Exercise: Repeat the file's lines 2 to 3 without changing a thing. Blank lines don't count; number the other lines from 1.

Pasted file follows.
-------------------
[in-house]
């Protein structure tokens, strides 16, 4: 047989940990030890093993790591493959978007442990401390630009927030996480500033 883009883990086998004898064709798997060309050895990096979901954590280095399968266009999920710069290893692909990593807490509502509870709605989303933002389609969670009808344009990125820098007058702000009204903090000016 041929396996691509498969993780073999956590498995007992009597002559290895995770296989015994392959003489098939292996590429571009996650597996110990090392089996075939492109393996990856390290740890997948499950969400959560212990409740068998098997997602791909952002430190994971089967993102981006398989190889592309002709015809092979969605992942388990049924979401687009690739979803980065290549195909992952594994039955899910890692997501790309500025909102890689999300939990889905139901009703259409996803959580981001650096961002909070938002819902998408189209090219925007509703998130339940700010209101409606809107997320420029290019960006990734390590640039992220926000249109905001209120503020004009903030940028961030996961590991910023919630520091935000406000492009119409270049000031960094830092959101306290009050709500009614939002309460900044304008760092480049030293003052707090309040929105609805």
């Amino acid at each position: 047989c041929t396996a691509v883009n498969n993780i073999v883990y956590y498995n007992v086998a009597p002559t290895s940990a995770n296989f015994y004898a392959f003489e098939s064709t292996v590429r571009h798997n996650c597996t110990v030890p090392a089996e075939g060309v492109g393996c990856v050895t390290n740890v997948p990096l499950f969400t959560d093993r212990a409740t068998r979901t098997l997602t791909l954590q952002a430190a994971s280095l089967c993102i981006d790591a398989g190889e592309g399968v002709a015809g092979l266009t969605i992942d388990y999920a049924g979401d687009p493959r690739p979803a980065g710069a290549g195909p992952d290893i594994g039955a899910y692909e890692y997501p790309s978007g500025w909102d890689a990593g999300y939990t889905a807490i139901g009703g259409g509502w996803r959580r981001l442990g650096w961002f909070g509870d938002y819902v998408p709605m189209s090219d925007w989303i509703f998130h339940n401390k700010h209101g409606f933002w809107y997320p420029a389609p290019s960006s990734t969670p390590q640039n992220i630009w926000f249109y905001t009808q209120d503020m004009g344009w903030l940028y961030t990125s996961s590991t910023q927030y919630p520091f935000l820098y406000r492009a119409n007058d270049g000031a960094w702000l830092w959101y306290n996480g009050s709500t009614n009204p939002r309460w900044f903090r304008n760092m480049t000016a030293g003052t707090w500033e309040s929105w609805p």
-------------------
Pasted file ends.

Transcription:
């Protein structure tokens, strides 16, 4: 047989940990030890093993790591493959978007442990401390630009927030996480500033 883009883990086998004898064709798997060309050895990096979901954590280095399968266009999920710069290893692909990593807490509502509870709605989303933002389609969670009808344009990125820098007058702000009204903090000016 041929396996691509498969993780073999956590498995007992009597002559290895995770296989015994392959003489098939292996590429571009996650597996110990090392089996075939492109393996990856390290740890997948499950969400959560212990409740068998098997997602791909952002430190994971089967993102981006398989190889592309002709015809092979969605992942388990049924979401687009690739979803980065290549195909992952594994039955899910890692997501790309500025909102890689999300939990889905139901009703259409996803959580981001650096961002909070938002819902998408189209090219925007509703998130339940700010209101409606809107997320420029290019960006990734390590640039992220926000249109905001209120503020004009903030940028961030996961590991910023919630520091935000406000492009119409270049000031960094830092959101306290009050709500009614939002309460900044304008760092480049030293003052707090309040929105609805």
């Amino acid at each position: 047989c041929t396996a691509v883009n498969n993780i073999v883990y956590y498995n007992v086998a009597p002559t290895s940990a995770n296989f015994y004898a392959f003489e098939s064709t292996v590429r571009h798997n996650c597996t110990v030890p090392a089996e075939g060309v492109g393996c990856v050895t390290n740890v997948p990096l499950f969400t959560d093993r212990a409740t068998r979901t098997l997602t791909l954590q952002a430190a994971s280095l089967c993102i981006d790591a398989g190889e592309g399968v002709a015809g092979l266009t969605i992942d388990y999920a049924g979401d687009p493959r690739p979803a980065g710069a290549g195909p992952d290893i594994g039955a899910y692909e890692y997501p790309s978007g500025w909102d890689a990593g999300y939990t889905a807490i139901g009703g259409g509502w996803r959580r981001l442990g650096w961002f909070g509870d938002y819902v998408p709605m189209s090219d925007w989303i509703f998130h339940n401390k700010h209101g409606f933002w809107y997320p420029a389609p290019s960006s990734t969670p390590q640039n992220i630009w926000f249109y905001t009808q209120d503020m004009g344009w903030l940028y961030t990125s996961s590991t910023q927030y919630p520091f935000l820098y406000r492009a119409n007058d270049g000031a960094w702000l830092w959101y306290n996480g009050s709500t009614n009204p939002r309460w900044f903090r304008n760092m480049t000016a030293g003052t707090w500033e309040s929105w609805p």